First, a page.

However, like so many origin stories, there’s a lot of exposition to trudge through, including some unfortunate voiceover narration. The opening revisionist Greek mythology reminded me a lot of the Prologue from Fellowship of the Ring, and it has some innovative visuals of classic Bosch style paintings rendered in sort of a pseudo-3D.
I can’t help but feel, in the process of listening to voiceover narration, that I’m being told a “bedtime story”. It’s dramatic in a way, but it isn’t fully cinematic. It isn’t that it hasn’t been used effectively in the past. It’s a hallmark of rom-coms, for instance. But I’m seeing it more and more and I’m wondering if it’s just an attempt to data-dump information for the foreign market.
There’s also large blocks of exposition within the film itself, which is unavoidable, but there’s a way to reduce them and ask the audience to fill in the blanks through context. Again, using expository dialogue is sort of a copout and it kind of talks down to the audience like they’re kids. It’s a very rudimentary flavor of filmmaking but one which we’ve become so used to that we rarely expect anything more.
Petty Jenkins said she used the Donnerverse Superman as a template. I actually did not see a lot of parallels between the two. The closest was a brief period where Diana is awkward in WWI-period dress and trying to navigate through a revolving door. In Superman, Kent’s awkwardness is supposed to be somewhat of a put-on whereas with Diana it’s actual fish-out-of-water. However, we’ve seen fish-out-of-water so many times. It’s hard for it to be fresh. Even the sexual tension kind of came across like Twins (the movie with Arnold and Danny DeVito) but with the genders reversed. I’m sure there was a little Splash and Little Mermaid mixed in for good measure. This aspect of “been there, done that” is hard to break, and the film never quite finds a unique voice, instead opting to keep leaning on familiar tropes, up until the final obligatory big-spectacle of a battle.
(There is one plot twist about who or what is the primary villain that I found unpredictable. However, after the suprrise twist, it’s a pretty predictable battle royale.)
Its saving grace is the emphasis it places on ensemble, as the plot eventually becomes a spy caper. This was actually eerily similar to Rogue One, actually, and most of the Wonder Woman plots, at least the modern ones, involved Diana/Wonder Woman acting as a spy. There are shades of Indiana Jones as far as a sort of golden-age-of-Hollywood comic banter, a style that was aped successfully in the first Mummy movie with Brendan Fraser (now due for a reboot with Tom Cruise).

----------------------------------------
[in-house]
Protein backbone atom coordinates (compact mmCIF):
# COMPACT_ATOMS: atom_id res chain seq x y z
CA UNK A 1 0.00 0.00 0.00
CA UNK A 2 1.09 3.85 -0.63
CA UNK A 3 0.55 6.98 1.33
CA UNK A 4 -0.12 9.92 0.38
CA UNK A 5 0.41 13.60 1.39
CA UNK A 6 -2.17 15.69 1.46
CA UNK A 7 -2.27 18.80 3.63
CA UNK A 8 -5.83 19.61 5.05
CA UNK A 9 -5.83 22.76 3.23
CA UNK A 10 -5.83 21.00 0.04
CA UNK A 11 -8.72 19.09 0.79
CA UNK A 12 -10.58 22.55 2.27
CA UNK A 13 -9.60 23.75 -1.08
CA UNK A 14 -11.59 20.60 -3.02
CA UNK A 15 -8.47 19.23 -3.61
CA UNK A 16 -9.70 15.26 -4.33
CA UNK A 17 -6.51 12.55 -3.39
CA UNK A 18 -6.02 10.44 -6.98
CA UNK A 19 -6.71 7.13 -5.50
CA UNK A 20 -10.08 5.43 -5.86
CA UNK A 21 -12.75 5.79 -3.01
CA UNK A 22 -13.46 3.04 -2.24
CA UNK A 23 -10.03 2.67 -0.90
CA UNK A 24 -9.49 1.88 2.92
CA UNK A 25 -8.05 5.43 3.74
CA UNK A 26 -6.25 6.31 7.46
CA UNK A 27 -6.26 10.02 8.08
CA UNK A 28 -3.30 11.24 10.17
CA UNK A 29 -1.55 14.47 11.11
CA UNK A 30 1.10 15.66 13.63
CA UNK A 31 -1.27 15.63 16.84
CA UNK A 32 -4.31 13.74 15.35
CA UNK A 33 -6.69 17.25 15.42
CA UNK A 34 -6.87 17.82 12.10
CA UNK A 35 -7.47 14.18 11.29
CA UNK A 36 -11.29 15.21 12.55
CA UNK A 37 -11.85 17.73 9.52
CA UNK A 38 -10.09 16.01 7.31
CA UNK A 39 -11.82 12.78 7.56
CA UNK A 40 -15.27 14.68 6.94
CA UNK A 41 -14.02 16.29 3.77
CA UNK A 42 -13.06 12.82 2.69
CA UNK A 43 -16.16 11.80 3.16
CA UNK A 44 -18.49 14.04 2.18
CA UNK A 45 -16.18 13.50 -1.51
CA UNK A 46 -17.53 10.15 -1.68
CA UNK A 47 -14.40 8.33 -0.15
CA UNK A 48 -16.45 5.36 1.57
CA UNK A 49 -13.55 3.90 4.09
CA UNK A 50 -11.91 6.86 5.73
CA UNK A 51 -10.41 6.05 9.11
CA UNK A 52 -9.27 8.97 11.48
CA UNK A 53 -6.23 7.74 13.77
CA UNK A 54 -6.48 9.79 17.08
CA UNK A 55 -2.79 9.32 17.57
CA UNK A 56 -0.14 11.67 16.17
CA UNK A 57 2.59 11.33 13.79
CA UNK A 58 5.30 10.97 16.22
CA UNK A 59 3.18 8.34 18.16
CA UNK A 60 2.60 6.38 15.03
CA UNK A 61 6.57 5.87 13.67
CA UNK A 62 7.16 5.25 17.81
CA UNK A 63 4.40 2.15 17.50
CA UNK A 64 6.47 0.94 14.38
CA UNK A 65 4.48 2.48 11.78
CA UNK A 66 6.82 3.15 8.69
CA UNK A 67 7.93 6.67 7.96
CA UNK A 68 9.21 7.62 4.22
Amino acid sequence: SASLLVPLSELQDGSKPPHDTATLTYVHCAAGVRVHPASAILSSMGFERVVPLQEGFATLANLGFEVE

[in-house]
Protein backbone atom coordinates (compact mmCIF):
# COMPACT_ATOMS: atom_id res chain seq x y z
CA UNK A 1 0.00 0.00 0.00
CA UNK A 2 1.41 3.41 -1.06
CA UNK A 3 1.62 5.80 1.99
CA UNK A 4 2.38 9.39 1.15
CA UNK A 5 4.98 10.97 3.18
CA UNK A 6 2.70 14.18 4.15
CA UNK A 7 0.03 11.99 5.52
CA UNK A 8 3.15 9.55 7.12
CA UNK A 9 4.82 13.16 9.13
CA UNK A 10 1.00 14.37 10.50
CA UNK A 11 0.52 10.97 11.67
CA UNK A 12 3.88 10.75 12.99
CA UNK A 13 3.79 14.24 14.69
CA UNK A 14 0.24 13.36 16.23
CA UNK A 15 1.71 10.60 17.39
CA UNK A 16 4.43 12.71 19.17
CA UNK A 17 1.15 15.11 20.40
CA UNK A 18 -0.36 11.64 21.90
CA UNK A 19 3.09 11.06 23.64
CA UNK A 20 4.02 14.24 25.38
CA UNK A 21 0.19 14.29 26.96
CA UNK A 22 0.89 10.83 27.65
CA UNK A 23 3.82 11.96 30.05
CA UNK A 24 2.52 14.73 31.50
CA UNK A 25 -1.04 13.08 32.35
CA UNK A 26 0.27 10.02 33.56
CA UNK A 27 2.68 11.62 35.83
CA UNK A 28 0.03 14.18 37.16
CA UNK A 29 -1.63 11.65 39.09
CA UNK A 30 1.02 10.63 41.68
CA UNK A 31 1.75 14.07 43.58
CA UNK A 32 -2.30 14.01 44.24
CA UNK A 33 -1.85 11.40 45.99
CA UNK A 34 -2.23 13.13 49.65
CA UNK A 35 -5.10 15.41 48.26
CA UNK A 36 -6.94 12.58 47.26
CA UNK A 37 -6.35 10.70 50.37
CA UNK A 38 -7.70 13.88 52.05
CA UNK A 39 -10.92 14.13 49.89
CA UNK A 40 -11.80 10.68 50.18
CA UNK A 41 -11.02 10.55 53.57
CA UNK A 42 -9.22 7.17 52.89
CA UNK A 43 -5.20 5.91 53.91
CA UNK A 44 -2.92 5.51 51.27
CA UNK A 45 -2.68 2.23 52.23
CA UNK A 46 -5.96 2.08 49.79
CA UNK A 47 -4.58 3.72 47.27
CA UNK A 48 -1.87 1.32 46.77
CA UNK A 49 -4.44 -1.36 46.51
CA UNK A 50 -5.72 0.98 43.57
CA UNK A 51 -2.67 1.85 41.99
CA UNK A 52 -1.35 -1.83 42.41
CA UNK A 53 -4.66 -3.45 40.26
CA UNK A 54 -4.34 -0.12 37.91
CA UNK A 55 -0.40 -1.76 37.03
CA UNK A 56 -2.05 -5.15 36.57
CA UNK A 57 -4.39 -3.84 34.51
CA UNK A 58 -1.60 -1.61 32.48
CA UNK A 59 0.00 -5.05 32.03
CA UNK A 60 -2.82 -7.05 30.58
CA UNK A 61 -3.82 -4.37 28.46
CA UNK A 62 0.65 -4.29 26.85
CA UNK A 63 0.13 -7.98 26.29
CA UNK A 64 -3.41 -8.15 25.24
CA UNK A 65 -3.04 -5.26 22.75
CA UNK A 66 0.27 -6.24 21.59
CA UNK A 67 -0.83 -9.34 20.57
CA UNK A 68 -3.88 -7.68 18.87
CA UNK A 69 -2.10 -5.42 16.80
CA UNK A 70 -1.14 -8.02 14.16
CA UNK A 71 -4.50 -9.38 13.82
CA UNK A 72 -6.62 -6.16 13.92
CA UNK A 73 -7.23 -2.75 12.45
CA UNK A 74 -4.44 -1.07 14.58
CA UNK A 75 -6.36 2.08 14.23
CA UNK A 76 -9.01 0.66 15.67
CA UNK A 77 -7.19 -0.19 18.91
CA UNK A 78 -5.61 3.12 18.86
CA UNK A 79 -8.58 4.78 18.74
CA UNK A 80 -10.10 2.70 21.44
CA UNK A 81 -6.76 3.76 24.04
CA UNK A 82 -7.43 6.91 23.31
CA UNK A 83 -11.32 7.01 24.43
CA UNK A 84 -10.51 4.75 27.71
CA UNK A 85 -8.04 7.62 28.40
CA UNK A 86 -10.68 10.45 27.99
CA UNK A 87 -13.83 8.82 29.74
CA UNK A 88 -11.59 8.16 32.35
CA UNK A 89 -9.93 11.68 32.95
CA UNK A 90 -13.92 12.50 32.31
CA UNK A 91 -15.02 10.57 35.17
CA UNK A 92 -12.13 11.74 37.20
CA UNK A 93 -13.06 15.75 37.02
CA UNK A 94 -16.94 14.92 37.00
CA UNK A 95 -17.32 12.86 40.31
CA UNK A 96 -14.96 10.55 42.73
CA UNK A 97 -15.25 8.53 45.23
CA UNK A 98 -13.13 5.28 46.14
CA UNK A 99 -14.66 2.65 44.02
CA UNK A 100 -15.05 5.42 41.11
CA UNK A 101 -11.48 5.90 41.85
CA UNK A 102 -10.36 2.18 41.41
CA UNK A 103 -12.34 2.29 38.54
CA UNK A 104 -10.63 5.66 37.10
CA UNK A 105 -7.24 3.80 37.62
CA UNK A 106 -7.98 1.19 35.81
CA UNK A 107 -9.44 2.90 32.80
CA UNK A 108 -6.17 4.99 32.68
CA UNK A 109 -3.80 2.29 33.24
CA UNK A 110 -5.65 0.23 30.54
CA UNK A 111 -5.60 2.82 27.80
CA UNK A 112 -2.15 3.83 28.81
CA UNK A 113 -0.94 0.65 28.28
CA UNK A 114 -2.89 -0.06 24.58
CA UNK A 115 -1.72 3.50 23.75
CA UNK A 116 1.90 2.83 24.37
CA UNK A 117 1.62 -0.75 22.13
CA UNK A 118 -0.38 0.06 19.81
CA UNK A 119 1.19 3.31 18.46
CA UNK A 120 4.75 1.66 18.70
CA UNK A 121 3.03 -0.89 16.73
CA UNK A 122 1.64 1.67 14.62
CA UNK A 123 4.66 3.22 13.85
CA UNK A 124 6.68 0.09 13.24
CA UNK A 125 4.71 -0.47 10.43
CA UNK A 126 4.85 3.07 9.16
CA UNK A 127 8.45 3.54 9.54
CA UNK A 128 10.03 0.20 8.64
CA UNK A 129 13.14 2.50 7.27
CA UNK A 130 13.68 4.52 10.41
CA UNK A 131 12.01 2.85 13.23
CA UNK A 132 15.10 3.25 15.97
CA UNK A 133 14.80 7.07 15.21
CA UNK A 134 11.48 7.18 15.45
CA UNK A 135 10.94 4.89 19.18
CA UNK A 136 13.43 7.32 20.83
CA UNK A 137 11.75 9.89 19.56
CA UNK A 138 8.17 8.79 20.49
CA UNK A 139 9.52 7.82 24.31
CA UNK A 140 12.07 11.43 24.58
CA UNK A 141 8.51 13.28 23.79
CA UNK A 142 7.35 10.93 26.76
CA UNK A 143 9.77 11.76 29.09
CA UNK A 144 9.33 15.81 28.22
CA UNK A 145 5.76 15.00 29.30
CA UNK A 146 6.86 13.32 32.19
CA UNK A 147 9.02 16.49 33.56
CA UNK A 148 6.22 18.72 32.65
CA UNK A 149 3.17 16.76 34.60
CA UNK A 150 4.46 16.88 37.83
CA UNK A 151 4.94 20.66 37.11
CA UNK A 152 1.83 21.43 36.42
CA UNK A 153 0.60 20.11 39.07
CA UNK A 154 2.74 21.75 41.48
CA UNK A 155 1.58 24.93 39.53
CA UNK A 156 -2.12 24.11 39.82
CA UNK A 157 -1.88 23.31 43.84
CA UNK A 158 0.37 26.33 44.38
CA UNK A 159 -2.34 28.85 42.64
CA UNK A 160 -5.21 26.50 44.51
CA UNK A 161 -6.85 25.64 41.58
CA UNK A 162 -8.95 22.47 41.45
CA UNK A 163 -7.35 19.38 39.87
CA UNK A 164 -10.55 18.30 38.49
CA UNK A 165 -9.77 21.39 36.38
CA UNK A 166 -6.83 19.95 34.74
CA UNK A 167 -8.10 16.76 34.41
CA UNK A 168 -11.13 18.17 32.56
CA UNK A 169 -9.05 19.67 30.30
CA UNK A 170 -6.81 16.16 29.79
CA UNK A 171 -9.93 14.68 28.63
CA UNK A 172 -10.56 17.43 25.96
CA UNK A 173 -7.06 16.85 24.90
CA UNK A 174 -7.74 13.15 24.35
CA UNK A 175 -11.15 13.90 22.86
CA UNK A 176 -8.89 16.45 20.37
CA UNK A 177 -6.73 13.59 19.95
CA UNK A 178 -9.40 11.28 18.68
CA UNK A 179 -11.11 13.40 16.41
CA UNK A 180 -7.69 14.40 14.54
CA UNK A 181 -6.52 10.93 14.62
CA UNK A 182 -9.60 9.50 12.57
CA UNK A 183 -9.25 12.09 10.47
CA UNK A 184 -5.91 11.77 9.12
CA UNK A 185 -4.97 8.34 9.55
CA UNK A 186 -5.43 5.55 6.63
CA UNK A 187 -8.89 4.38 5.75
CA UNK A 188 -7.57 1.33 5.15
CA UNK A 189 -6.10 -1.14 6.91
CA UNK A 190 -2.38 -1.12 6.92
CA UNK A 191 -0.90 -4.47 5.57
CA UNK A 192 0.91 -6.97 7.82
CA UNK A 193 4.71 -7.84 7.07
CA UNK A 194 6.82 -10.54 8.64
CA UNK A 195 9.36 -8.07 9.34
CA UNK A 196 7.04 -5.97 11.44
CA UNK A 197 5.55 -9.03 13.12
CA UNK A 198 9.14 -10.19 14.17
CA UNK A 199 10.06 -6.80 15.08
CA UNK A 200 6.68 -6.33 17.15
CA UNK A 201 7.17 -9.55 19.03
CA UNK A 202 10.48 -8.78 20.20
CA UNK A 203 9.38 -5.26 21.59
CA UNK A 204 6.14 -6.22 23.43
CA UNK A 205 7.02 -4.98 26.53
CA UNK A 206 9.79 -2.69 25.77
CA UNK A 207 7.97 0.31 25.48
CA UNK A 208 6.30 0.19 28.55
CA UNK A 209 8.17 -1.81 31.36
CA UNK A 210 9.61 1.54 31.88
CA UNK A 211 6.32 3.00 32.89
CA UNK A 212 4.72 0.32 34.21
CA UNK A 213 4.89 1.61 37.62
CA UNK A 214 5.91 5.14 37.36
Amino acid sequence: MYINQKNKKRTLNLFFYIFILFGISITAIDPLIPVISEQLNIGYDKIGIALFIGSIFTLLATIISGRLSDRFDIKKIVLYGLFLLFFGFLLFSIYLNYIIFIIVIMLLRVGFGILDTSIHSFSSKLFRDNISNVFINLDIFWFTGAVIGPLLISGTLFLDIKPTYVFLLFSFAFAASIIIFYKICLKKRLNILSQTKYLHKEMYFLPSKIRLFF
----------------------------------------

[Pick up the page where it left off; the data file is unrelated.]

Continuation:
The upside of the period setting is it prevents the sort of crude language and post-modern cynical attitudes of something like a Guardians of the Galaxy. (You know, like Drax asking Star Lord’s dad whether he has a penis.) There’s a time and a place for such a thing, but it’s refreshing to have characters basically mind their Ps and Qs and hide behind polite euphamisms. Note that this Steve Trevor must have been born sometime at the tail end of the 1800s. Pine is NOT going to portray him the same smart-ass way he did with nuKirk in Star Trek. These are all characters reflective of 100 years ago and the end result is something that is, for the most part, a PG affair. Even the sexual innuendo is kept at the 80s level and the inevitable love-scene is the proverbial fade to black. So there is a wholesome old-world quality to the tone here which is at odds with the desire on the part of Snyder to revel in cynicism and violence-porn.
So yes, I’d say Snyder himself remains the weak link in the chain. He is credited with the story here, and probably encouraged Jenkins to do all the slow-mo choreographed action moves. If the film were willing to truly be its own animal and not feel beholden to tie into Snyder’s grimdark nihilism at all, it may have been better.
Now, I’m objective enough that despite the fact that I did enter the theater with “goodwill” I can not gush with praise about this film. However, I know most casual filmgoers can’t be that objective. After two crappy Snyder-verse films in Man of Steel and Batman v Superman and a man in the whitehouse who grabs women by the crotch, the public just wants something like Wonder Woman to right these wrongs. I don’t think it is capable of doing it, but it won’t stop so many from wishing it could.
In order for a film’s reputation to last, for it to resonate, you usually need a combination of a public that deeply wants that kind of story AND for the story to deliver completely. The original Star Wars is what fit that bill. Star Wars was the escape for the cynicism of Vietnam and Watergate.
I think there’s enough desire for escapes and fan phenomena that a film like this will heavily benefit in the box office, but when people look back it just won’t have the staying power that so many thought it would.
Now, could a sequel change that? Absolutely. Origin stories are only the first chapter in an ongoing arc, and there’s potential here, but it is, as yet, unrealized. This film’s legacy will therefore probably depend on the quality of the sequel.
Oh, BTW, there is one huge spoiler about Steve Trevor that I don’t want to reveal. I can understand why they went the way they did with it, but it does what so many film versions of comic book characters do, preventing the character from recurring in the way they did in the comics. If there’s one really big controversy for comic book purists, it will probably be that.